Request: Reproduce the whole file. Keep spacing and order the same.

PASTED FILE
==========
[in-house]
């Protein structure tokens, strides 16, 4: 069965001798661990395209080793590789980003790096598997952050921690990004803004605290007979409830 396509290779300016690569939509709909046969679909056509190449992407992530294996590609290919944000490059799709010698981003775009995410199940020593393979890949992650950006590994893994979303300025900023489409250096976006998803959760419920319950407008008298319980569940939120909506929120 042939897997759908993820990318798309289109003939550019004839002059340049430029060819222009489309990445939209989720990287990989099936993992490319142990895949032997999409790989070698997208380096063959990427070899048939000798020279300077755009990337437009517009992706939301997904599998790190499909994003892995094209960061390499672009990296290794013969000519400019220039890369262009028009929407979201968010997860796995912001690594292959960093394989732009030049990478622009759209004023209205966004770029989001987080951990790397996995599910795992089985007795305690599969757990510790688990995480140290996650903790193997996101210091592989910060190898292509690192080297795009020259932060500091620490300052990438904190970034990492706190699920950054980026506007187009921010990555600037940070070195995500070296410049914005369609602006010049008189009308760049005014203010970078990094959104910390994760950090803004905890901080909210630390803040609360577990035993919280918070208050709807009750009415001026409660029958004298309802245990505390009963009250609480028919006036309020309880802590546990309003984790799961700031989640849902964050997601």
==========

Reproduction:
[in-house]
């Protein structure tokens, strides 16, 4: 069965001798661990395209080793590789980003790096598997952050921690990004803004605290007979409830 396509290779300016690569939509709909046969679909056509190449992407992530294996590609290919944000490059799709010698981003775009995410199940020593393979890949992650950006590994893994979303300025900023489409250096976006998803959760419920319950407008008298319980569940939120909506929120 042939897997759908993820990318798309289109003939550019004839002059340049430029060819222009489309990445939209989720990287990989099936993992490319142990895949032997999409790989070698997208380096063959990427070899048939000798020279300077755009990337437009517009992706939301997904599998790190499909994003892995094209960061390499672009990296290794013969000519400019220039890369262009028009929407979201968010997860796995912001690594292959960093394989732009030049990478622009759209004023209205966004770029989001987080951990790397996995599910795992089985007795305690599969757990510790688990995480140290996650903790193997996101210091592989910060190898292509690192080297795009020259932060500091620490300052990438904190970034990492706190699920950054980026506007187009921010990555600037940070070195995500070296410049914005369609602006010049008189009308760049005014203010970078990094959104910390994760950090803004905890901080909210630390803040609360577990035993919280918070208050709807009750009415001026409660029958004298309802245990505390009963009250609480028919006036309020309880802590546990309003984790799961700031989640849902964050997601």